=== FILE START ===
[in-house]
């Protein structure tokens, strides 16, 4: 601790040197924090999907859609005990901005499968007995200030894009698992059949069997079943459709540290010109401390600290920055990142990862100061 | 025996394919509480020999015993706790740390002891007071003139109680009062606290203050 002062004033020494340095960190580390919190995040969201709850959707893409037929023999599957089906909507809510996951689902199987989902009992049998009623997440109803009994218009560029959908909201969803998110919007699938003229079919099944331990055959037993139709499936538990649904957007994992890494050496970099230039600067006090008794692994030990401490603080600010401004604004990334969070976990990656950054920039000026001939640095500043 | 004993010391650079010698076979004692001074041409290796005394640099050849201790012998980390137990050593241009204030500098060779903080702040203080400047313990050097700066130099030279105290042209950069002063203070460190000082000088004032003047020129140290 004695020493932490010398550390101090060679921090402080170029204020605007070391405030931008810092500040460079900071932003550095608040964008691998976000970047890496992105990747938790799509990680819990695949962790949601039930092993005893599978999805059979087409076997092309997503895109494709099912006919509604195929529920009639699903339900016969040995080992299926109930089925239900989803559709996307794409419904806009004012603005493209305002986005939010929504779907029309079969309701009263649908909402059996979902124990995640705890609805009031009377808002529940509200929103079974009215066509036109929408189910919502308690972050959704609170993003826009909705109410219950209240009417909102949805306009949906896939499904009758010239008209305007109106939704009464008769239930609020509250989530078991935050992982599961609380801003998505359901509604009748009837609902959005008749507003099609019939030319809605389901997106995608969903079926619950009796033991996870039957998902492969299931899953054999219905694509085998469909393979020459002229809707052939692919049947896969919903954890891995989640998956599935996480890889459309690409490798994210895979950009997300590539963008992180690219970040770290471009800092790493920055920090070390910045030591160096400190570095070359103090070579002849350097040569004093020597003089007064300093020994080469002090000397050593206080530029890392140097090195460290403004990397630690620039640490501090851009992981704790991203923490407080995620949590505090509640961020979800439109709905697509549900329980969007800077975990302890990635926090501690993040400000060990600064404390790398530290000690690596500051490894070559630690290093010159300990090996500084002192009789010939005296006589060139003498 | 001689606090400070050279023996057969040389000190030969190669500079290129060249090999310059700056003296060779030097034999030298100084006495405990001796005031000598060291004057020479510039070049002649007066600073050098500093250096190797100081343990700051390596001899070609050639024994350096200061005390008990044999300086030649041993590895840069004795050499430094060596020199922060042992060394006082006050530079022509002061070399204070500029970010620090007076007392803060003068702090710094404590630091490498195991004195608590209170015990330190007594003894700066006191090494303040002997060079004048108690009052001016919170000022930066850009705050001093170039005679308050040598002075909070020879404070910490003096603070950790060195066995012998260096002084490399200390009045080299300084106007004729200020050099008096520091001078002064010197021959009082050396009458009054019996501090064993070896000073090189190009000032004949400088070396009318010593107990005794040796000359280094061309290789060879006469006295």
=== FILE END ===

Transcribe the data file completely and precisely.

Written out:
[in-house]
């Protein structure tokens, strides 16, 4: 601790040197924090999907859609005990901005499968007995200030894009698992059949069997079943459709540290010109401390600290920055990142990862100061 | 025996394919509480020999015993706790740390002891007071003139109680009062606290203050 002062004033020494340095960190580390919190995040969201709850959707893409037929023999599957089906909507809510996951689902199987989902009992049998009623997440109803009994218009560029959908909201969803998110919007699938003229079919099944331990055959037993139709499936538990649904957007994992890494050496970099230039600067006090008794692994030990401490603080600010401004604004990334969070976990990656950054920039000026001939640095500043 | 004993010391650079010698076979004692001074041409290796005394640099050849201790012998980390137990050593241009204030500098060779903080702040203080400047313990050097700066130099030279105290042209950069002063203070460190000082000088004032003047020129140290 004695020493932490010398550390101090060679921090402080170029204020605007070391405030931008810092500040460079900071932003550095608040964008691998976000970047890496992105990747938790799509990680819990695949962790949601039930092993005893599978999805059979087409076997092309997503895109494709099912006919509604195929529920009639699903339900016969040995080992299926109930089925239900989803559709996307794409419904806009004012603005493209305002986005939010929504779907029309079969309701009263649908909402059996979902124990995640705890609805009031009377808002529940509200929103079974009215066509036109929408189910919502308690972050959704609170993003826009909705109410219950209240009417909102949805306009949906896939499904009758010239008209305007109106939704009464008769239930609020509250989530078991935050992982599961609380801003998505359901509604009748009837609902959005008749507003099609019939030319809605389901997106995608969903079926619950009796033991996870039957998902492969299931899953054999219905694509085998469909393979020459002229809707052939692919049947896969919903954890891995989640998956599935996480890889459309690409490798994210895979950009997300590539963008992180690219970040770290471009800092790493920055920090070390910045030591160096400190570095070359103090070579002849350097040569004093020597003089007064300093020994080469002090000397050593206080530029890392140097090195460290403004990397630690620039640490501090851009992981704790991203923490407080995620949590505090509640961020979800439109709905697509549900329980969007800077975990302890990635926090501690993040400000060990600064404390790398530290000690690596500051490894070559630690290093010159300990090996500084002192009789010939005296006589060139003498 | 001689606090400070050279023996057969040389000190030969190669500079290129060249090999310059700056003296060779030097034999030298100084006495405990001796005031000598060291004057020479510039070049002649007066600073050098500093250096190797100081343990700051390596001899070609050639024994350096200061005390008990044999300086030649041993590895840069004795050499430094060596020199922060042992060394006082006050530079022509002061070399204070500029970010620090007076007392803060003068702090710094404590630091490498195991004195608590209170015990330190007594003894700066006191090494303040002997060079004048108690009052001016919170000022930066850009705050001093170039005679308050040598002075909070020879404070910490003096603070950790060195066995012998260096002084490399200390009045080299300084106007004729200020050099008096520091001078002064010197021959009082050396009458009054019996501090064993070896000073090189190009000032004949400088070396009318010593107990005794040796000359280094061309290789060879006469006295």